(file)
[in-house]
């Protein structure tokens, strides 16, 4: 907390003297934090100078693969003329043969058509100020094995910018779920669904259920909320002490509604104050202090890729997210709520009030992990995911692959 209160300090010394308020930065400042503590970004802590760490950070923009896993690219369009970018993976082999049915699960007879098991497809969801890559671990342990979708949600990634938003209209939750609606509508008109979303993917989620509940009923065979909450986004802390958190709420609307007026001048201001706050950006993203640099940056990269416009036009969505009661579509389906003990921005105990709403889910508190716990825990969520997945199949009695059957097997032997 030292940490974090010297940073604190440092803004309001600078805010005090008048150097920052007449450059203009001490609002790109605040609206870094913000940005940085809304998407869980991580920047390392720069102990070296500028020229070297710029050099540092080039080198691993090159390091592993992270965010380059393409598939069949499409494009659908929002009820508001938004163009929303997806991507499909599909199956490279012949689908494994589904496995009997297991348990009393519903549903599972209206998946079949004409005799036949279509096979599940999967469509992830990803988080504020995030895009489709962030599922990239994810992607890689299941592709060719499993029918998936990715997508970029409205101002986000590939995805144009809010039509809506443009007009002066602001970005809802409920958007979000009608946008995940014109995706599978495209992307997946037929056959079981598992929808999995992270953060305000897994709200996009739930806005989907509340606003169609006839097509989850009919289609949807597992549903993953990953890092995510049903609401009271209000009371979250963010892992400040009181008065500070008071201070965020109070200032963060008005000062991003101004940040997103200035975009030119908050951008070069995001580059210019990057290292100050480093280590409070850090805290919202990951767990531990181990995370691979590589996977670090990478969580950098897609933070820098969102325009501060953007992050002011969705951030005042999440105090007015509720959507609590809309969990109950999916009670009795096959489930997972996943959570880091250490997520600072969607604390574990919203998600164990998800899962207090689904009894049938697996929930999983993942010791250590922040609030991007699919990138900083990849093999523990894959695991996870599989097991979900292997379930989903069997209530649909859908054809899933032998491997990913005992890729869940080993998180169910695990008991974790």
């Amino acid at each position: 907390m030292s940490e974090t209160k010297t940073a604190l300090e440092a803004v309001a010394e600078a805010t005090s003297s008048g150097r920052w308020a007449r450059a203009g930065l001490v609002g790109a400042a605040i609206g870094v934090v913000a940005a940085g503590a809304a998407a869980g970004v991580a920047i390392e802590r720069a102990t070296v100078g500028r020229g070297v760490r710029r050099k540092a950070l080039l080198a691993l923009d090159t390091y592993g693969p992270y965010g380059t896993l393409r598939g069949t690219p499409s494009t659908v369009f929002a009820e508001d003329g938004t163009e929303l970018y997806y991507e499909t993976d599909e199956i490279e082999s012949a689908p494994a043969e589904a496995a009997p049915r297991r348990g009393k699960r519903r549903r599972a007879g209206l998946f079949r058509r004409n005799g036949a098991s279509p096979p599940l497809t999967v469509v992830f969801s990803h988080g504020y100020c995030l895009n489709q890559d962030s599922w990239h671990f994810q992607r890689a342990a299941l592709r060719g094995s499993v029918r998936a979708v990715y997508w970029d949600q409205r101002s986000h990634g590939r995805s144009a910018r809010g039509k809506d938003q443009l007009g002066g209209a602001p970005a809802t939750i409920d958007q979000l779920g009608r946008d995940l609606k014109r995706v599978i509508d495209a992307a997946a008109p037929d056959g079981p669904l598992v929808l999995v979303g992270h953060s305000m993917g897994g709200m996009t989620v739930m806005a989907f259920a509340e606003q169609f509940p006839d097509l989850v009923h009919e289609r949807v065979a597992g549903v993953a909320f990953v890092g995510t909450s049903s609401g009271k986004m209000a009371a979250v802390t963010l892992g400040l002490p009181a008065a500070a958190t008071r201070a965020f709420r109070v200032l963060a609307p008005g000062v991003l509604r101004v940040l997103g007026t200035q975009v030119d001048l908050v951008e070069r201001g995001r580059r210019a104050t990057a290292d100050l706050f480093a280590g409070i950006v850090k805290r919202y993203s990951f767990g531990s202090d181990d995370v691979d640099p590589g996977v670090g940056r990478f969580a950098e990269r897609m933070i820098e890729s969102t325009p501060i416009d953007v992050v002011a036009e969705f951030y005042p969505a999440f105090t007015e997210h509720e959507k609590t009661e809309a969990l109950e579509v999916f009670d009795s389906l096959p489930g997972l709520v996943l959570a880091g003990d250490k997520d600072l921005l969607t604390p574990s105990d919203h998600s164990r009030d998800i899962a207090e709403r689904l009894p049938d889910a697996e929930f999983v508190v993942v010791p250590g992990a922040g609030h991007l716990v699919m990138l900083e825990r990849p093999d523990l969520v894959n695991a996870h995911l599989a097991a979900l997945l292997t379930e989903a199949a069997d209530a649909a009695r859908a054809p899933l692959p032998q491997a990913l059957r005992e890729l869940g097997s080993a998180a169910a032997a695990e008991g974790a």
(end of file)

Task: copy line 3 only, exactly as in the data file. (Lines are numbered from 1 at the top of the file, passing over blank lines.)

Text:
């Amino acid at each position: 907390m030292s940490e974090t209160k010297t940073a604190l300090e440092a803004v309001a010394e600078a805010t005090s003297s008048g150097r920052w308020a007449r450059a203009g930065l001490v609002g790109a400042a605040i609206g870094v934090v913000a940005a940085g503590a809304a998407a869980g970004v991580a920047i390392e802590r720069a102990t070296v100078g500028r020229g070297v760490r710029r050099k540092a950070l080039l080198a691993l923009d090159t390091y592993g693969p992270y965010g380059t896993l393409r598939g069949t690219p499409s494009t659908v369009f929002a009820e508001d003329g938004t163009e929303l970018y997806y991507e499909t993976d599909e199956i490279e082999s012949a689908p494994a043969e589904a496995a009997p049915r297991r348990g009393k699960r519903r549903r599972a007879g209206l998946f079949r058509r004409n005799g036949a098991s279509p096979p599940l497809t999967v469509v992830f969801s990803h988080g504020y100020c995030l895009n489709q890559d962030s599922w990239h671990f994810q992607r890689a342990a299941l592709r060719g094995s499993v029918r998936a979708v990715y997508w970029d949600q409205r101002s986000h990634g590939r995805s144009a910018r809010g039509k809506d938003q443009l007009g002066g209209a602001p970005a809802t939750i409920d958007q979000l779920g009608r946008d995940l609606k014109r995706v599978i509508d495209a992307a997946a008109p037929d056959g079981p669904l598992v929808l999995v979303g992270h953060s305000m993917g897994g709200m996009t989620v739930m806005a989907f259920a509340e606003q169609f509940p006839d097509l989850v009923h009919e289609r949807v065979a597992g549903v993953a909320f990953v890092g995510t909450s049903s609401g009271k986004m209000a009371a979250v802390t963010l892992g400040l002490p009181a008065a500070a958190t008071r201070a965020f709420r109070v200032l963060a609307p008005g000062v991003l509604r101004v940040l997103g007026t200035q975009v030119d001048l908050v951008e070069r201001g995001r580059r210019a104050t990057a290292d100050l706050f480093a280590g409070i950006v850090k805290r919202y993203s990951f767990g531990s202090d181990d995370v691979d640099p590589g996977v670090g940056r990478f969580a950098e990269r897609m933070i820098e890729s969102t325009p501060i416009d953007v992050v002011a036009e969705f951030y005042p969505a999440f105090t007015e997210h509720e959507k609590t009661e809309a969990l109950e579509v999916f009670d009795s389906l096959p489930g997972l709520v996943l959570a880091g003990d250490k997520d600072l921005l969607t604390p574990s105990d919203h998600s164990r009030d998800i899962a207090e709403r689904l009894p049938d889910a697996e929930f999983v508190v993942v010791p250590g992990a922040g609030h991007l716990v699919m990138l900083e825990r990849p093999d523990l969520v894959n695991a996870h995911l599989a097991a979900l997945l292997t379930e989903a199949a069997d209530a649909a009695r859908a054809p899933l692959p032998q491997a990913l059957r005992e890729l869940g097997s080993a998180a169910a032997a695990e008991g974790a």